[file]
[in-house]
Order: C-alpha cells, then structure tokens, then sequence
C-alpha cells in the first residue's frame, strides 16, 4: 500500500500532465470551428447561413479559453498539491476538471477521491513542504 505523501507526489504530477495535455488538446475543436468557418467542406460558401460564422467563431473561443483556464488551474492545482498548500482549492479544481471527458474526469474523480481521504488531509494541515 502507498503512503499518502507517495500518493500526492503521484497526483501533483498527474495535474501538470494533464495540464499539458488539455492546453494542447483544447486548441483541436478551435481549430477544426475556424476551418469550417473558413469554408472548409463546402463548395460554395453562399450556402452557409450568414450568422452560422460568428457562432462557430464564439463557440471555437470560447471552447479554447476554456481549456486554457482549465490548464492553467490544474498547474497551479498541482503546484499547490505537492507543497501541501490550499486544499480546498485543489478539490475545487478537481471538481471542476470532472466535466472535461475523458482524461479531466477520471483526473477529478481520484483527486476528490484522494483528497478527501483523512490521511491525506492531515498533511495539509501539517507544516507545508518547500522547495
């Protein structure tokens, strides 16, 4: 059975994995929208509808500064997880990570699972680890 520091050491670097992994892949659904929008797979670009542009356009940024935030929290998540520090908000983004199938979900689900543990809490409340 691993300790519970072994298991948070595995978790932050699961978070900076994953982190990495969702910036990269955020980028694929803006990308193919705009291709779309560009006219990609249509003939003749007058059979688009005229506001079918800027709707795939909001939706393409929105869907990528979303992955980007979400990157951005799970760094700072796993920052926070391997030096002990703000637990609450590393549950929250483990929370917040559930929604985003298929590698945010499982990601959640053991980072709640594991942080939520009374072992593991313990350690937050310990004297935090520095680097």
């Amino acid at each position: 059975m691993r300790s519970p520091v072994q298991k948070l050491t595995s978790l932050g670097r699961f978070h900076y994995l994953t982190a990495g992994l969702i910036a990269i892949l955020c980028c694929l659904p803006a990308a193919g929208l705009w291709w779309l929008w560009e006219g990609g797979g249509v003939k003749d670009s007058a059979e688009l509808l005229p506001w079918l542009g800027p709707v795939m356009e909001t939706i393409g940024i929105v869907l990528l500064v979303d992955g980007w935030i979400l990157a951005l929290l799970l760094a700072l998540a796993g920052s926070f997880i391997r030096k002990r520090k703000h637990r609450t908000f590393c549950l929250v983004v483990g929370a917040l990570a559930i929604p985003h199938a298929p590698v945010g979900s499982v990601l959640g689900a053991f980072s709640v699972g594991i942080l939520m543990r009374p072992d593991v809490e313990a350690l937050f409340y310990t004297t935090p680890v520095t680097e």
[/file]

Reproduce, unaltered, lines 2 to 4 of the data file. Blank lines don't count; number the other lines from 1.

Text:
Order: C-alpha cells, then structure tokens, then sequence
C-alpha cells in the first residue's frame, strides 16, 4: 500500500500532465470551428447561413479559453498539491476538471477521491513542504 505523501507526489504530477495535455488538446475543436468557418467542406460558401460564422467563431473561443483556464488551474492545482498548500482549492479544481471527458474526469474523480481521504488531509494541515 502507498503512503499518502507517495500518493500526492503521484497526483501533483498527474495535474501538470494533464495540464499539458488539455492546453494542447483544447486548441483541436478551435481549430477544426475556424476551418469550417473558413469554408472548409463546402463548395460554395453562399450556402452557409450568414450568422452560422460568428457562432462557430464564439463557440471555437470560447471552447479554447476554456481549456486554457482549465490548464492553467490544474498547474497551479498541482503546484499547490505537492507543497501541501490550499486544499480546498485543489478539490475545487478537481471538481471542476470532472466535466472535461475523458482524461479531466477520471483526473477529478481520484483527486476528490484522494483528497478527501483523512490521511491525506492531515498533511495539509501539517507544516507545508518547500522547495
């Protein structure tokens, strides 16, 4: 059975994995929208509808500064997880990570699972680890 520091050491670097992994892949659904929008797979670009542009356009940024935030929290998540520090908000983004199938979900689900543990809490409340 691993300790519970072994298991948070595995978790932050699961978070900076994953982190990495969702910036990269955020980028694929803006990308193919705009291709779309560009006219990609249509003939003749007058059979688009005229506001079918800027709707795939909001939706393409929105869907990528979303992955980007979400990157951005799970760094700072796993920052926070391997030096002990703000637990609450590393549950929250483990929370917040559930929604985003298929590698945010499982990601959640053991980072709640594991942080939520009374072992593991313990350690937050310990004297935090520095680097």